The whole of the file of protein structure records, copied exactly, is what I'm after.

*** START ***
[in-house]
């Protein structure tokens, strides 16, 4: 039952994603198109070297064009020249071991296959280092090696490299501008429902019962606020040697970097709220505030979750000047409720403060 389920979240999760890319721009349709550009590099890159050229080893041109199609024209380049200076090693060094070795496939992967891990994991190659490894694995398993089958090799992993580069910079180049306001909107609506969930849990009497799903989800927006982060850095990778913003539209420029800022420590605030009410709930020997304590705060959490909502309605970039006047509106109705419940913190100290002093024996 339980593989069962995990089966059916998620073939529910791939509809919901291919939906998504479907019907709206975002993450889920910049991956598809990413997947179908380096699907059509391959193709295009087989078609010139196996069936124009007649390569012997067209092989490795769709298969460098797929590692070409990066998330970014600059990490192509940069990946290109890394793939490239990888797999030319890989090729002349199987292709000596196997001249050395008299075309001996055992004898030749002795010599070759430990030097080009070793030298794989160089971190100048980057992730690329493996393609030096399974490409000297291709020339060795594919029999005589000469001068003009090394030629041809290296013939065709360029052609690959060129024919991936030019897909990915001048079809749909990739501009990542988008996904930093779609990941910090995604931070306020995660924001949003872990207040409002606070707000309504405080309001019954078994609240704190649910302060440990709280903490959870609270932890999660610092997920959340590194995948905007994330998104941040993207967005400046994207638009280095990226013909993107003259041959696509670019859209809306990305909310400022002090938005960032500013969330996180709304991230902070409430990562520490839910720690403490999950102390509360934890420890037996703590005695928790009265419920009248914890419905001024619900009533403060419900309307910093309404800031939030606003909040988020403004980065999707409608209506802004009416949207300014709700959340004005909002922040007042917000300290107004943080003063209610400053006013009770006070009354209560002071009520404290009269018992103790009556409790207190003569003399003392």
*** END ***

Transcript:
[in-house]
């Protein structure tokens, strides 16, 4: 039952994603198109070297064009020249071991296959280092090696490299501008429902019962606020040697970097709220505030979750000047409720403060 389920979240999760890319721009349709550009590099890159050229080893041109199609024209380049200076090693060094070795496939992967891990994991190659490894694995398993089958090799992993580069910079180049306001909107609506969930849990009497799903989800927006982060850095990778913003539209420029800022420590605030009410709930020997304590705060959490909502309605970039006047509106109705419940913190100290002093024996 339980593989069962995990089966059916998620073939529910791939509809919901291919939906998504479907019907709206975002993450889920910049991956598809990413997947179908380096699907059509391959193709295009087989078609010139196996069936124009007649390569012997067209092989490795769709298969460098797929590692070409990066998330970014600059990490192509940069990946290109890394793939490239990888797999030319890989090729002349199987292709000596196997001249050395008299075309001996055992004898030749002795010599070759430990030097080009070793030298794989160089971190100048980057992730690329493996393609030096399974490409000297291709020339060795594919029999005589000469001068003009090394030629041809290296013939065709360029052609690959060129024919991936030019897909990915001048079809749909990739501009990542988008996904930093779609990941910090995604931070306020995660924001949003872990207040409002606070707000309504405080309001019954078994609240704190649910302060440990709280903490959870609270932890999660610092997920959340590194995948905007994330998104941040993207967005400046994207638009280095990226013909993107003259041959696509670019859209809306990305909310400022002090938005960032500013969330996180709304991230902070409430990562520490839910720690403490999950102390509360934890420890037996703590005695928790009265419920009248914890419905001024619900009533403060419900309307910093309404800031939030606003909040988020403004980065999707409608209506802004009416949207300014709700959340004005909002922040007042917000300290107004943080003063209610400053006013009770006070009354209560002071009520404290009269018992103790009556409790207190003569003399003392």